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Sacramento woman overcomes layoff, ADHD to graduate Benerd College

Former pastry chef hopes to have say in local, state education policy
Katie Kanowsky Souza hopes to take the knowledge she gained at Pacific to support teachers and students create a foundation for mindfulness in the classroom.

Katie Kanowsky Souza hopes to take the knowledge she gained at Pacific to support teachers and students create a foundation for mindfulness in the classroom.

May 14, 2020
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Katie Kanowsky Souza is not a “traditional” Pacific student. She is a working mother of three who decided to make her education a priority.

A culinary school graduate, she was a pastry chef for 15 years, but then found herself laid off and wanting her life to be different. Looking to change careers, her family encouraged her to pursue her degree.

School was always a challenge for Kanowsky. As a child she was diagnosed with attention deficit hyperactivity disorder, or ADHD, which created a lot of anxiety for her when it came to education and she dropped out of high school at 15 years old. While she later got her proficiency exam and the thought of working toward her degree was scary, she knew it was something she wanted to achieve.

“There is no wrong time to go back to school,” Kanowsky said. “Statistically, all odds were against me as a single mother. I never believed I could do the things I am doing now and it’s all because I went back to finish my education.”

To begin her transition back to school, Kanowsky decided to enroll at Sacramento City College. After earning her associate degree there, she transferred to University of the Pacific and enrolled in the organizational behavior program. She was attracted to the program after first reading about the Organizational Learning and Effectiveness graduate degree, but then discovered the undergraduate degree option.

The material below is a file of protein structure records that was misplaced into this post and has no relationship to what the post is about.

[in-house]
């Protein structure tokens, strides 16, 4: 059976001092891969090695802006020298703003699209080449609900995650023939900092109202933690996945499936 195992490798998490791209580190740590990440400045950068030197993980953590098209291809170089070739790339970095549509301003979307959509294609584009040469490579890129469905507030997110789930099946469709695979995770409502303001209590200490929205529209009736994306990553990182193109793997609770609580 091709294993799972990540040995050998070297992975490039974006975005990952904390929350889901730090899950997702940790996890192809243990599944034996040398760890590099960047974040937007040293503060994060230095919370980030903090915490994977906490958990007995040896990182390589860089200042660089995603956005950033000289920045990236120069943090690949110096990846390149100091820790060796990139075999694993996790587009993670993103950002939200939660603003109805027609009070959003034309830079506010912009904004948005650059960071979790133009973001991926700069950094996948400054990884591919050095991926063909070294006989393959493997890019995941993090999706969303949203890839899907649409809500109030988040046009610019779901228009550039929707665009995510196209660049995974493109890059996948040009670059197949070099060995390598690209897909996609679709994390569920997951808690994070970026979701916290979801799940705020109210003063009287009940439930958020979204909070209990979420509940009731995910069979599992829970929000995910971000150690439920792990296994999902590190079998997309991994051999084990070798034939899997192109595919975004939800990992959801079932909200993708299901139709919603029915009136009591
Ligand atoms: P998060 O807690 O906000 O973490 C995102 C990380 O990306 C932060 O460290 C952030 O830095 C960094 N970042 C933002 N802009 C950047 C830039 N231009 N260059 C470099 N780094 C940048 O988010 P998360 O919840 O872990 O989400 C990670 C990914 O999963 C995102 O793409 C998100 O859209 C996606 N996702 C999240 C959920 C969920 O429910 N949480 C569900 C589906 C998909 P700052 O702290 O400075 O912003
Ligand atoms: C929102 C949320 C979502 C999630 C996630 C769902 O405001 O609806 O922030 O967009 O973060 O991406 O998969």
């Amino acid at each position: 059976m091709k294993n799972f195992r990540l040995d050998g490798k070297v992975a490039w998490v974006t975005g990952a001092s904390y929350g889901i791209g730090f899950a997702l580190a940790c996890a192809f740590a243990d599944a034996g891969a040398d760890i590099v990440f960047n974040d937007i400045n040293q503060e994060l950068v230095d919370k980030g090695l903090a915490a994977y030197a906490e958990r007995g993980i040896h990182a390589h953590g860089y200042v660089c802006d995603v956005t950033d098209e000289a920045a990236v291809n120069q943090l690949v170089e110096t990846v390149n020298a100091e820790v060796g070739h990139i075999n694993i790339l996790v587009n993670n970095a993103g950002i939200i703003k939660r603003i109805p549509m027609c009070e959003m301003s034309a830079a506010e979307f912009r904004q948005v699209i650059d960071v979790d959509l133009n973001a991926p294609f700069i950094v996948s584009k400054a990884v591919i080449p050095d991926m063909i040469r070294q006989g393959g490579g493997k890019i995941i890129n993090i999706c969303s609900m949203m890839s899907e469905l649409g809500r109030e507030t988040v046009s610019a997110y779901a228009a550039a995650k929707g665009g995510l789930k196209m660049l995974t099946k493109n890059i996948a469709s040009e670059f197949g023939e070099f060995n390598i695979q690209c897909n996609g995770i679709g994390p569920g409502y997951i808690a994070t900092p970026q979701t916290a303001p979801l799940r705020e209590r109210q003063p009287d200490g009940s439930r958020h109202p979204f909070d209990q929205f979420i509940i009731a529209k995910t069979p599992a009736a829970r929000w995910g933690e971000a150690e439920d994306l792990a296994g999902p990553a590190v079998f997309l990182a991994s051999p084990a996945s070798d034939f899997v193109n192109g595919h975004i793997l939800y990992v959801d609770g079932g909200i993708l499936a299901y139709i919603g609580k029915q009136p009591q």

The program worked well for her busy lifestyle because it’s designed for working adults and offers evening and online class options. Also, the personalized support from faculty and staff made a huge difference.

“As a first-generation college student, I did not have someone to help guide me through my college experience,” Kanowsky recalled. “Having staff and faculty members advocate for me made all the difference in my success.”

And along the way, she knew that she could also count on the support of her fellow students.

“My cohort has been like a second family for me. I knew I could always rely on them for support,” Kanowsky said. “Our program is so fast paced and at times it was hard to maintain my sanity. Without this group, I could not have accomplished all of my goals.”

With that unwavering support and her hard work and dedication, Kanowsky graduated with her bachelor’s degree this spring.

“It is very emotional for me to not be having an in-person commencement this May,” Kanowsky said. “But I truly appreciate how Pacific is making every effort to honor our accomplishments. Through constant communications, video messages, care packages and a virtual ceremony UOP has made us feel celebrated.”

Kanowsky hopes to take the knowledge she gained at Pacific to support teachers and students create a foundation for mindfulness in the classroom. To make this impact, she feels the need to get involved in local and state policy and is planning to run for school board in 2022.

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